In the 19th century, the Comanche and Apache violently interrupted the imposition of national boundaries on their territories, challenging their racial inscription. As an effect of these indigenous interventions, the racial geographies of Mexico and U.S. were formed, colluding in the production of an indio bárbaro of the border region, exiled from the scene of both nations. Though exiled from the Mexican nation, the indio bárbaro was central to the formation of Mexican liberalism. This talk reviews the geneology of the indio bárbaro to consider how the scalping of Apaches and Comanches paradoxically enabled the production of a racially inclusive Mexico and how the indio bárbaro continues to haunt the borderlands today.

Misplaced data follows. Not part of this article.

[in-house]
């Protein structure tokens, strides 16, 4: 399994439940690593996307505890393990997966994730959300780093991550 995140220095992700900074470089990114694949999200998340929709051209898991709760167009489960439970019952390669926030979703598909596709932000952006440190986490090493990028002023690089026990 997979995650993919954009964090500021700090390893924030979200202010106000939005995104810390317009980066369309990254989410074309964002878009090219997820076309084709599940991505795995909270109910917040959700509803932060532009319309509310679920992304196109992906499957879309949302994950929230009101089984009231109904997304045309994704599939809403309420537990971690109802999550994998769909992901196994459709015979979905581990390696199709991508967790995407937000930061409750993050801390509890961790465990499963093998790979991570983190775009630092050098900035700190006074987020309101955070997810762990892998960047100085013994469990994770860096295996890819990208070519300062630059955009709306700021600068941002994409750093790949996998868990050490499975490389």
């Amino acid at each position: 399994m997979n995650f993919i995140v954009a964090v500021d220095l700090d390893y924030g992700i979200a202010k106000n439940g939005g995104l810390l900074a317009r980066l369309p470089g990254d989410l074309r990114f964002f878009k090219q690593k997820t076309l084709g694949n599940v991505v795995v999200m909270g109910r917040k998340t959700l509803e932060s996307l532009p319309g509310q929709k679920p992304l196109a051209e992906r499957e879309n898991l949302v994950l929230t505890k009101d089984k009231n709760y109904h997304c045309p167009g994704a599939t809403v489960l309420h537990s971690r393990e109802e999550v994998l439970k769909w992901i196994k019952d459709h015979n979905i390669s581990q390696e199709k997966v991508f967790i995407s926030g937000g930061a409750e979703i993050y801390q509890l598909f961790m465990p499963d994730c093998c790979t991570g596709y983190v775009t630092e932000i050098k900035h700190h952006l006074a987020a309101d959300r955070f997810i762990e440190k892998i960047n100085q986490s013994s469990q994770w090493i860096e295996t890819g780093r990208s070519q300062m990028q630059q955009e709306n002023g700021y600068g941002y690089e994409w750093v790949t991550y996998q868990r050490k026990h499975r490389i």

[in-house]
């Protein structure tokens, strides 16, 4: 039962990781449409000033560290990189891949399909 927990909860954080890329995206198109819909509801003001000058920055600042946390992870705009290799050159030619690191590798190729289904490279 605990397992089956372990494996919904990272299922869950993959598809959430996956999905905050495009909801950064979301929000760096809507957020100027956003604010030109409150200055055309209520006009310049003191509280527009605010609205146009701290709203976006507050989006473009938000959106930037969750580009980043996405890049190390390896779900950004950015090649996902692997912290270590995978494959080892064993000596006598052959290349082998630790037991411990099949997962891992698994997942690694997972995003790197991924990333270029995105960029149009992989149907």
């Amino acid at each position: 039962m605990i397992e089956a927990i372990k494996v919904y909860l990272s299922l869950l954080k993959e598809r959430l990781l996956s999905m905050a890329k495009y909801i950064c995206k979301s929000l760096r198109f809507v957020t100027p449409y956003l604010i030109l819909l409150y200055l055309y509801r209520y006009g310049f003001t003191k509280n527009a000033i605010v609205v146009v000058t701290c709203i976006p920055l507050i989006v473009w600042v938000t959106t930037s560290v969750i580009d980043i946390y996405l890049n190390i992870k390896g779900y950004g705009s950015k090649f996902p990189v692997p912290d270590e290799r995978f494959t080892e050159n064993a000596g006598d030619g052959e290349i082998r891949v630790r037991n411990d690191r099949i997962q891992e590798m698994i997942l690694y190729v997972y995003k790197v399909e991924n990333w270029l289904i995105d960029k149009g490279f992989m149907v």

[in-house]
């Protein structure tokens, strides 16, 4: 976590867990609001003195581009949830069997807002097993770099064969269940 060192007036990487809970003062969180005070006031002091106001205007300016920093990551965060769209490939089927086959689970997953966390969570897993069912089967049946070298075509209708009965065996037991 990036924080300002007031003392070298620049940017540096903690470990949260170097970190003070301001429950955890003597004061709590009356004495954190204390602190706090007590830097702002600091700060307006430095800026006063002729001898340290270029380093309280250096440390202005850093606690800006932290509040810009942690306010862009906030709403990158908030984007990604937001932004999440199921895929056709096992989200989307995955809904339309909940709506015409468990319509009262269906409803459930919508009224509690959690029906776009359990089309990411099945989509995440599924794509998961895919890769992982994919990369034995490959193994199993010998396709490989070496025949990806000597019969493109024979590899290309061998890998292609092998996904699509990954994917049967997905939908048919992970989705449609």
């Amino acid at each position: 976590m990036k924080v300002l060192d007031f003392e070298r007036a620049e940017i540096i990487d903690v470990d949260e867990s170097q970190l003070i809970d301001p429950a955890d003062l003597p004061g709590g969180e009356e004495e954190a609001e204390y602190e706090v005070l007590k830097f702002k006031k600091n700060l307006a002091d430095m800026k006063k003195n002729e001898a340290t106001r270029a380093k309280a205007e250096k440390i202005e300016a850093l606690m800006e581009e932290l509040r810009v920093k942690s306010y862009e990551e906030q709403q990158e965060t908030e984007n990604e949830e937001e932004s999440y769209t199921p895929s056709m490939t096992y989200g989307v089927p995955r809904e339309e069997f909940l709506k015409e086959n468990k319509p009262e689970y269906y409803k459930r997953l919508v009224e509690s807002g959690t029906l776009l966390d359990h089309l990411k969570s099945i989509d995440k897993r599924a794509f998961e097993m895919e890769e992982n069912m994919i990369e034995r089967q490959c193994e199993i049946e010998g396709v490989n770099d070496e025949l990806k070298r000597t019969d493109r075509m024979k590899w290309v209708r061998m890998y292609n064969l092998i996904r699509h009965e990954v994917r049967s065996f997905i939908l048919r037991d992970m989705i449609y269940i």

Monday, October 8, 2012
Eflyer-Saldana Portillo 8 Oct 12